Of late, we seem to be moving rapidly towards a test culture in medicine. Maybe it’s the influence of the now large community of foreigners in town. They and their doctors seem to believe in tests and are quite disappointed at my lack of interest when they come to me with the results, which, when abnormal, are usually quite minor but often mean another barrage of more invasive, dangerous, painful, expensive and quite unnecessary tests.
Hypochondriacs all, but hypochondriasis is contagious where money is plentiful and getting routine check-ups makes intuitive sense—routine checkups can pick up early signs of disease and get you on treatment that could save your life. Or can they?
Well, they can’t. The latest review shows that such vigilance does not reduce the risk of dying from serious illness like cancer and heart disease, far less minor illnesses, and may cause unnecessary harm.
Danish researchers have just concluded a review of 14 long-term trials (with a median follow up of nine years) involving 182,880 people, half of whom were offered general health checks and half not. Nine of the trials found no differences in the number of deaths between the groups during the study period, including deaths from heart disease or cancer, two conditions that are most commonly assessed during check-ups.
Overall, the analysis failed to find any differences in hospital admissions, disability, worry, specialist referrals, additional visits to doctors or time off work. One trial did find a 20 per cent increase in diagnoses among those getting more frequent health checks, and others recorded an increase in the number of participants using drugs for hypertension, but these did not translate into better health outcomes.
Preventive screening remains controversial—and confusing—for healthcare consumers. The intuitive power of screening for disease to prevent it is hard to counter, but the latest evidence, from other groups such as the United States Preventive Services Task Force (USPSTF) shows that the data don’t always support the idea that screening leads to better health.
When factoring things such as the cost of screening and follow-up tests to confirm false positive or false negative results, the regular checkups aren’t always beneficial. A false positive test is one that says something is wrong when there is nothing wrong with you. A false negative is one that says you are not sick when indeed you are.
That’s the case with breast or prostate cancer, in which studies show that mammograms or prostate specific antigen (PSA) testing can lead to over-treatment of tumours that are unlikely to cause serious disease during people’s lifetimes, but cause unnecessary physical and emotional strain instead.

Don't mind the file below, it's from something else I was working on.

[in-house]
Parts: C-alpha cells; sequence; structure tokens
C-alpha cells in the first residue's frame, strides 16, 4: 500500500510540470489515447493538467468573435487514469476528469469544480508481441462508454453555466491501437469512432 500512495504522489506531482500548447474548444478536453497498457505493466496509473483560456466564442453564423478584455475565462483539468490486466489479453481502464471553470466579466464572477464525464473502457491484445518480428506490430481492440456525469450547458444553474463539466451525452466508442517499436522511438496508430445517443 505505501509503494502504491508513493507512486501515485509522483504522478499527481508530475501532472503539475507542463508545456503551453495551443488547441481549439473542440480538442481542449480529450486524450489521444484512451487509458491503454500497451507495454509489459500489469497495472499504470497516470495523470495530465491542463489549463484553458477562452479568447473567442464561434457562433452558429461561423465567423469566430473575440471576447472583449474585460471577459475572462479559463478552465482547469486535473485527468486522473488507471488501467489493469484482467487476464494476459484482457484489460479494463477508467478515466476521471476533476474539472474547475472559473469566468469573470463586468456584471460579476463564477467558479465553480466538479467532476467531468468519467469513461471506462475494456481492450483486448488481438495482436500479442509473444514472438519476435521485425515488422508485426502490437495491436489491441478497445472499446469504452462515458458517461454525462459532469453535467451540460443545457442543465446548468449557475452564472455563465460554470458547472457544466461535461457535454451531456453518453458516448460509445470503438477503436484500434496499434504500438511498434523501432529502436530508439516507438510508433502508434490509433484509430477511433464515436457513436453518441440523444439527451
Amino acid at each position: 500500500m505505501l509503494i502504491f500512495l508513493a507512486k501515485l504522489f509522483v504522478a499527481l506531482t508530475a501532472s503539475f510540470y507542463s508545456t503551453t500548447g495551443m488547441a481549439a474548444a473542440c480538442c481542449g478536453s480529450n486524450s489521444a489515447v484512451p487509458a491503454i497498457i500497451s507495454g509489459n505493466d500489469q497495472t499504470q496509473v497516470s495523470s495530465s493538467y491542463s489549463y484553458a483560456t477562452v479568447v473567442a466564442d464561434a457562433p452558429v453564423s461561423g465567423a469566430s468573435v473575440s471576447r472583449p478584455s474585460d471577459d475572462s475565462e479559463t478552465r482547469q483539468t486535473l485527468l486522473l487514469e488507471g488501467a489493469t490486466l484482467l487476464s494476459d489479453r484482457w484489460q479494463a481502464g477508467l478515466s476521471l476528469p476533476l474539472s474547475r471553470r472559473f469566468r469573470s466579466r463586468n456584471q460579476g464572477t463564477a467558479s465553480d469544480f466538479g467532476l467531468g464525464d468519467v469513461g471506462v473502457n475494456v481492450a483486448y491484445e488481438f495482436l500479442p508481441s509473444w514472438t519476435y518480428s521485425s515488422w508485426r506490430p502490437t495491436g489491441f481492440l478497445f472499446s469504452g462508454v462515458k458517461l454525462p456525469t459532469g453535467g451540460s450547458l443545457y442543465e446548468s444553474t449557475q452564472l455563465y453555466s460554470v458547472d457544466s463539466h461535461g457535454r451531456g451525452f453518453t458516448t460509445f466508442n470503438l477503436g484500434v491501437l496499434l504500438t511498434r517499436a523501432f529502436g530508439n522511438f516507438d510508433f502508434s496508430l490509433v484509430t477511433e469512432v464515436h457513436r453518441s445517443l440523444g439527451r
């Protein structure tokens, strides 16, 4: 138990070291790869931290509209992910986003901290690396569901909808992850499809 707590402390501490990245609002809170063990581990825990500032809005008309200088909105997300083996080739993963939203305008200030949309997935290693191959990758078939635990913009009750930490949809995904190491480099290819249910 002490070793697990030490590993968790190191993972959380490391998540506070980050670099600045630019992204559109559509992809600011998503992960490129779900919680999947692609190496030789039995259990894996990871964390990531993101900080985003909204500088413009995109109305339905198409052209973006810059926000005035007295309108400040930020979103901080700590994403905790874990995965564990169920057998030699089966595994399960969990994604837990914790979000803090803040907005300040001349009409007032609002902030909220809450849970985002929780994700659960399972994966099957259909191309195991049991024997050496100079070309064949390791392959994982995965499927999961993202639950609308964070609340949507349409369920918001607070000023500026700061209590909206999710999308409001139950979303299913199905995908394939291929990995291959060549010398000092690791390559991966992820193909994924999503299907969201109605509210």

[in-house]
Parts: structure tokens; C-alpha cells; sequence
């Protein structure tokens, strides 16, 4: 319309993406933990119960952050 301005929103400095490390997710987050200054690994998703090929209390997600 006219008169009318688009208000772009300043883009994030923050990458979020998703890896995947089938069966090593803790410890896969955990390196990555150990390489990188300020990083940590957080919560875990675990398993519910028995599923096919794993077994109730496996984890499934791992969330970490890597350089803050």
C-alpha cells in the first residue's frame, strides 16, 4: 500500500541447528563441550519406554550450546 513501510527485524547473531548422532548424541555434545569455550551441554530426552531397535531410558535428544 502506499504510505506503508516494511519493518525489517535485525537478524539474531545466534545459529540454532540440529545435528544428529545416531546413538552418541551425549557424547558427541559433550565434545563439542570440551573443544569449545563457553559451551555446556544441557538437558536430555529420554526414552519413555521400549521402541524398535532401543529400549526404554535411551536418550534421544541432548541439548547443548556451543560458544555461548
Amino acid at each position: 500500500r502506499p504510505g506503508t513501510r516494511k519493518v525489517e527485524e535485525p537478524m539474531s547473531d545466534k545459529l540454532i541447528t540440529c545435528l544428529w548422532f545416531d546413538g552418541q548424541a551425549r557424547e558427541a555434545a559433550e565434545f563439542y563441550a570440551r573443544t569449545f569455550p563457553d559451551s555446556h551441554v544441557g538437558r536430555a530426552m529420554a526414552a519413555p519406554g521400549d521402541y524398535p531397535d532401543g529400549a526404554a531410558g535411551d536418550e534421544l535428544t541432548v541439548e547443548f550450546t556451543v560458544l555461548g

The USPSTF now recommends that women wait until age 50 (not 40) to get yearly mammograms, and that most men not get the PSA test at all. Things have got so bad that a compendium of 45 clinical don’t-do-these-tests has been assembled by nine medical societies for the sake of eliminating commonly ordered but often unnecessary tests and procedures.
Such services, which are not rooted in evidence-based medicine, contribute to the high cost of healthcare and sometimes harm a patient’s health, as in excessive radiation exposure in the course of diagnostic imaging or complications of a surgery after a false positive test result.
The lists of questionable services (five for each specialty) are part of a campaign organised by the prestigious American Board of Internal Medicine (ABIM) Foundation called Choosing Wisely and is backed by nine professional American societies: the American Academy of Allergy, Asthma & Immunology, the American Academy of Family Physicians, the American College of Cardiology, the American College of Physicians, the American
College of Radiology, the American Gastroenterological Association, the American Society of Clinical Oncology, the American Society of Nephrology and the American Society of Nuclear Cardiology, all clearly no-nonsense professional medical organisations.
That leaves doctors and patients with the difficult challenge of figuring out how much testing is enough. The researchers are not advising doctors to discontinue screening and treatment if they believe a person has a health problem, but they suggest public healthcare initiatives that systematically offer general health checks to the public do not make sense.
That means that physicians may need to spend more time with their patients to better determine their individual risk for certain diseases, something that may require a bigger investment of resources initially, but may pay off in healthcare savings down the road. Spending more time with their patients! Now, there’s a radical idea worth investigating.